Friday, July 25, 2014

How to associate a file name extension with a darwin /linux/unix command-line executable on osx/macintosh.

One of the things one can do with self-serving (a multi-platform command-line executable for making simple tools that employ the user's browser as the UI and javascript for the logic), is to bundle a bunch of resources into a file with the ".slfsrv" extension; for example "morningMenu.slfsrv".  On my macintosh I could execute this from the command line "self-serving morningMenu.slfsrv" or on the Windows command line with "self-serving.exe morningMenu.slfsrv".

I wanted to associate the ".slfsrv" extension with the executable, so that one could run a .slfsrv program simply by double-clicking on the file in OSX's Finder or Windows' explorer. This was very easy in Windows but on the Mac it took me quite a while to figure out. It turns out you can't associate a file extension with a simple executable, it has to be a  Mac App.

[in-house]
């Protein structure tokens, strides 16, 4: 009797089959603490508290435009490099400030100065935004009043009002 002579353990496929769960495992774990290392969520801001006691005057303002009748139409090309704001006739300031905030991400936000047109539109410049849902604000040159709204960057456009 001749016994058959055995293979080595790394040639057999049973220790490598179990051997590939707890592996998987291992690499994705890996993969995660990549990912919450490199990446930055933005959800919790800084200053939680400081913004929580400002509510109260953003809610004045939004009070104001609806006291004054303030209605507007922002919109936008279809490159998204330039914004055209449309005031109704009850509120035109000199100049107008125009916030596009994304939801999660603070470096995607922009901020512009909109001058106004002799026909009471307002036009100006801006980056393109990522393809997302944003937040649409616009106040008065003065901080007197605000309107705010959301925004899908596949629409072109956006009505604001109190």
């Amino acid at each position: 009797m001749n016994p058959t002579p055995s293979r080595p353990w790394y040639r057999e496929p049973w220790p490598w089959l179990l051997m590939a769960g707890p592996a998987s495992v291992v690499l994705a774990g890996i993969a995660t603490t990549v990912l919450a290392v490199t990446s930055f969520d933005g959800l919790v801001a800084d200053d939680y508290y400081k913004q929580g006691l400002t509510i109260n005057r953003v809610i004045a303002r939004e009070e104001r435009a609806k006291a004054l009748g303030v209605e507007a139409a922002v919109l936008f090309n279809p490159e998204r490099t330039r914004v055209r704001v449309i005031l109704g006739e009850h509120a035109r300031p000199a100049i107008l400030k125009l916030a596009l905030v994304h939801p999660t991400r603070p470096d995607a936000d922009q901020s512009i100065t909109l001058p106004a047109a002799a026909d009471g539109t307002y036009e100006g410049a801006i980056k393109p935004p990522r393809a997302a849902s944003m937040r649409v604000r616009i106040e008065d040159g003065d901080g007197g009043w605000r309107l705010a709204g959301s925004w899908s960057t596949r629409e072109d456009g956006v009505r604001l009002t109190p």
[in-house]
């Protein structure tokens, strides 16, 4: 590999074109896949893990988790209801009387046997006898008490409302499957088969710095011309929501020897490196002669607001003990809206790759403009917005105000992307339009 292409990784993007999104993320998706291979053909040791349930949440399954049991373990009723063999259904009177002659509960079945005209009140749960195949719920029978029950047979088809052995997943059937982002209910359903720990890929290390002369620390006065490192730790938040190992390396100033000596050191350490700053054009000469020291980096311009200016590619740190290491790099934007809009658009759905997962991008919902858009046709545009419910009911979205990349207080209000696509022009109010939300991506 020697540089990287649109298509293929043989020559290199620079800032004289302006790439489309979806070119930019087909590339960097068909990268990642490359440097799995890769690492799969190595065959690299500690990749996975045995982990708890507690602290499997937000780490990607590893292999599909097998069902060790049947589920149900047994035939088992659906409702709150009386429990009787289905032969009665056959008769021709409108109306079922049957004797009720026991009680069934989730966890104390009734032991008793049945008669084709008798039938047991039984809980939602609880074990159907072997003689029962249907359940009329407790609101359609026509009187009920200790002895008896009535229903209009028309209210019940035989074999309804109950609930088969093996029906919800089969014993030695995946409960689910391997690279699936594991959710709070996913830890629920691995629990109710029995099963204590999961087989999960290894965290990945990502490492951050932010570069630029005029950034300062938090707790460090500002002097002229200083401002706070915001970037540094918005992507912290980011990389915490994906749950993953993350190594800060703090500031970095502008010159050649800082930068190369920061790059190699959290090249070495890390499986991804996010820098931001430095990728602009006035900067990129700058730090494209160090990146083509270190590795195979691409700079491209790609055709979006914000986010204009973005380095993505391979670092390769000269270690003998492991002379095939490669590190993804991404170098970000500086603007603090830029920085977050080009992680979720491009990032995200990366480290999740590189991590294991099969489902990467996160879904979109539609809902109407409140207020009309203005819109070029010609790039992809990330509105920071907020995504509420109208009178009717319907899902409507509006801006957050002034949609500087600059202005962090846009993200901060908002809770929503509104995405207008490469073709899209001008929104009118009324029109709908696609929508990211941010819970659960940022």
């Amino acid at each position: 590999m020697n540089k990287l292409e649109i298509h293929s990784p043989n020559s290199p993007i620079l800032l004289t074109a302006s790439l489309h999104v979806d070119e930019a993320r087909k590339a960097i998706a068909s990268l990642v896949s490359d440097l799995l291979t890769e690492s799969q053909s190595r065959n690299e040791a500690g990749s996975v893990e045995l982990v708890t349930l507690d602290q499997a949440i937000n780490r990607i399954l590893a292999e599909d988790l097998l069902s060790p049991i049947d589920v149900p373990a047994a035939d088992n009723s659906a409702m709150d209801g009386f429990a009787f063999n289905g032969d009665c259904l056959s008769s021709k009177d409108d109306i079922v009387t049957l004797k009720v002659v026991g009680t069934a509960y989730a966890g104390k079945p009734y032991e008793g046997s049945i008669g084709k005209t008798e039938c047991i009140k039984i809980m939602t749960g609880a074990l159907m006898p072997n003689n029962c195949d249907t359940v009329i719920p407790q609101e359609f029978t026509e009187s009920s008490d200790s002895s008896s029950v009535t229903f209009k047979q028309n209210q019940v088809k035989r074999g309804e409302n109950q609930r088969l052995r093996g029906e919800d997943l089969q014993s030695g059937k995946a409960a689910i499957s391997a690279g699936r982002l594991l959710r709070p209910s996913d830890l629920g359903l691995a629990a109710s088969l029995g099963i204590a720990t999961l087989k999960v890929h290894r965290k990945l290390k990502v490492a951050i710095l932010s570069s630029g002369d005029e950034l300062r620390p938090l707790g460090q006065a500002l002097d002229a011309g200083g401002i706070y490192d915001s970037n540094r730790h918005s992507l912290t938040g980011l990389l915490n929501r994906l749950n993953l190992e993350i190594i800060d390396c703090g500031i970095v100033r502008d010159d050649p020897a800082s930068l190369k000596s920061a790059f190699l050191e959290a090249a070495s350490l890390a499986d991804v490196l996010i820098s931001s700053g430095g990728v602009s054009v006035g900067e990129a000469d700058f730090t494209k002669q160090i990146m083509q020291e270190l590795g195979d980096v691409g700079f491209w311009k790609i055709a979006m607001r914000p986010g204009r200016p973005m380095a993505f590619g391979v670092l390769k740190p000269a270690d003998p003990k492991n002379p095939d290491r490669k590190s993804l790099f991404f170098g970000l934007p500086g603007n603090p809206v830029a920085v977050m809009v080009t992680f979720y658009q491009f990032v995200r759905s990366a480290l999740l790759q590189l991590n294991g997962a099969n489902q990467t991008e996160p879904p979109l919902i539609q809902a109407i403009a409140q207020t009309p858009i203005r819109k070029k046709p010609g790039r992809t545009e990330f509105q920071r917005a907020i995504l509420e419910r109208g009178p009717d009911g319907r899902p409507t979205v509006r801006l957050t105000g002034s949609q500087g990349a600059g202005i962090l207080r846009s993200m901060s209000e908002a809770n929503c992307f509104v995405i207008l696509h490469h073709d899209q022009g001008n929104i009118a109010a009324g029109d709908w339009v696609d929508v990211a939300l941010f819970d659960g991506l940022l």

How to mac a Mac App from a darwin executable

To make a Mac App from a darwin executable

  1. Launch the Automator application
  2. Click "New Document"
  3. For document type select Application
  4. From the Actions library on the left select select "Run Shell Script" and drag that to the workplace on the right
  5. Change the "Pass input" option to "as arguments"
  6. Edit the shell script for what to be something like one of these:

    /path/to/my/exec/myexecutable "$@"


    for f in "$@"
        /path/to/my/exec/myexecutable "$f"
  7. Select File/Save and create a name and location for your ".app" file. In my case I called this "" and put it in my "~/bin" folder

You next want to associate a file extension with the .app you just created, as follows:

  1. In the finder open a folder containing a file of that type. In my case I opened the folder containing the file morninMenu.slfsrv
  2. Right click on the file and select "Get Info"
  3. Under "Open With" select "Other..." and locate the .app file you created from Automator (you probably want to have all files with that extension opened with your app).
Using it

That's it. Now you can run the command-line program on all files with that executable simply by double clicking that type of file in Finder, or from the command-line typing "open myfile.myextension"

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